Today is Labor Day and a federal holiday in Mexico. Various groups are calling for a repeat of the Day Without Gringos, boycotting services and products from the United States to show their support for migrant workers and to fight against migratory reforms that affect them.
Some three million Michoacános live in the U.S., and that’s a hefty number for a state whose population is only about four million. 40,000 Michoacános emigrate each year to the U.S. Nearly half of all Mexicans has some family member working in the United States. That universe is expanded by including those who have family members studying in the United States, who’ve studied there themselves, who have second homes there, and who count upon the U.S. as the place to shop, vacation, and seek medical care. Look at the resumes of the power elite in Mexico, and you’ll find Harvard, Michigan, Yale, Chicago and Princeton degrees. Secretary of Finance Agustín Carstens has an American wife, Catherine Mansell, better known as C.M. Mayo. United States Ambassador Tony Garza married María Asunción Aramburuzabala. The link between Mexico and the U.S. is inextricable.
Mexican workers in the U.S. send so much money back to their families in Mexico that remittances are second only to oil as one of the country’s sources of income. Should those boycotting everything from the U.S. refuse those hard-earned funds from abroad?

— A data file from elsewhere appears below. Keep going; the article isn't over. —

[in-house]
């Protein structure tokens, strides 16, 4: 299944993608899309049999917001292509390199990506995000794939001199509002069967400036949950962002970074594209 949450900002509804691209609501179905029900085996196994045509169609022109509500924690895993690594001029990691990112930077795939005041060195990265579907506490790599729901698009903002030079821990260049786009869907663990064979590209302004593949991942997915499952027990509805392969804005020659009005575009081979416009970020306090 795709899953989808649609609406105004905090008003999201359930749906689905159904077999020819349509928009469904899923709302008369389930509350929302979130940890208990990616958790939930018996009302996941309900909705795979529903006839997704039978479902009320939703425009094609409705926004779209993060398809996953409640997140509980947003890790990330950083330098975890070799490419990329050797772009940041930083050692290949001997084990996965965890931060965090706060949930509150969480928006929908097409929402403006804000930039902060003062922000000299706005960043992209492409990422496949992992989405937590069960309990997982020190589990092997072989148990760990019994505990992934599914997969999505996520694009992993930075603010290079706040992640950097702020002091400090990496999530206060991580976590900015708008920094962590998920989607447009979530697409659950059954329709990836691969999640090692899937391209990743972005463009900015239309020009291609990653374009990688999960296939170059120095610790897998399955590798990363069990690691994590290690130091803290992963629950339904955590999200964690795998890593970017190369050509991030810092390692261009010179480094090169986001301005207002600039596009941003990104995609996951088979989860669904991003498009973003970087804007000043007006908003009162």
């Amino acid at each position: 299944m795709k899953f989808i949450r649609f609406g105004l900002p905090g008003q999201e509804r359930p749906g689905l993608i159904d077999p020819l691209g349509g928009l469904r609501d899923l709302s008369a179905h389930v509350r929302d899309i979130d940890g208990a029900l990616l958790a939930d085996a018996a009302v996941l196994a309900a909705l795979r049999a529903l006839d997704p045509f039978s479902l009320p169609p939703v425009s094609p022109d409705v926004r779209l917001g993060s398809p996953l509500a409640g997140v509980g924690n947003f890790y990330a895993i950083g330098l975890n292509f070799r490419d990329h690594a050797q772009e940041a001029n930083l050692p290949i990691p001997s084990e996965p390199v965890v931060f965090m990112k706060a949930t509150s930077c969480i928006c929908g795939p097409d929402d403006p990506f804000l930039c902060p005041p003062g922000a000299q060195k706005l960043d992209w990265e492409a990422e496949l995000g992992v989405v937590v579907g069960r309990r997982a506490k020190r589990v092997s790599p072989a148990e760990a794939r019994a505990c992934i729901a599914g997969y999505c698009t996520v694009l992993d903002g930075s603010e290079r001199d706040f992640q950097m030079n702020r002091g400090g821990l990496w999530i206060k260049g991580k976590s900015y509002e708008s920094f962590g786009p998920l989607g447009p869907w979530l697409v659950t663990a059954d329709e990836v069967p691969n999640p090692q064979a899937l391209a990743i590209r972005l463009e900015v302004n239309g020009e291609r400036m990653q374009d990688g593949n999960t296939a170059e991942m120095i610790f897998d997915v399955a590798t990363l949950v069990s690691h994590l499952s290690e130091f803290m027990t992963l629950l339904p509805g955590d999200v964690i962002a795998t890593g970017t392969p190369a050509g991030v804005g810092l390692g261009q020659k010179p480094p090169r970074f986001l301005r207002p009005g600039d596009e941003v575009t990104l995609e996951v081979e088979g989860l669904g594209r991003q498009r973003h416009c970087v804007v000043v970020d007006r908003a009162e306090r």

There will be parades and protests and the usual rhetoric, but tomorrow’s boycott will be just as effective as last year’s. Mexican migrants are no better off now than they were a year ago. I am deeply ashamed of the United States’ treatment of migrants, but a boycott isn’t going to convince those in power.
But let’s say that I want to celebrate the Day Without Gringos. The Mexican-grown coffee packaged under the Kirkland label is out of the question. So too is the Granny Smith apple, because that came from Superama, which is owned by Walmart. I can’t open the refrigerator, a U.S.-manufactured Whirlpool, and there’ll be no laundry done today in the Whirlpool washer. I can’t even turn on the lights, because the bulbs came from Costco. There will be no vitamins today, because those, too, were imported from the U.S. No dry food for Goodman the Doberman, since it’s made in the U.S. I could try to get some work done, but that would mean using a Dell computer and supplies bought from Office Depot and OfficeMax. Vacuuming is out of the question, because the Eureka was made in Mexico for a U.S. company. No phone calls to the U.S., because the Packet 8 phone system’s run by a California firm. This is going to be rough day, barring myself from reading the New Yorker and Wired, magazines published in the U.S, and reading La Voz de Michoacán, just because it carries some Associated Press stories.
I couldn’t honor the boycott even if I wanted to. I think I’ll celebrate by having lunch at Subway and going to see something like Seduciendo a un Extraño.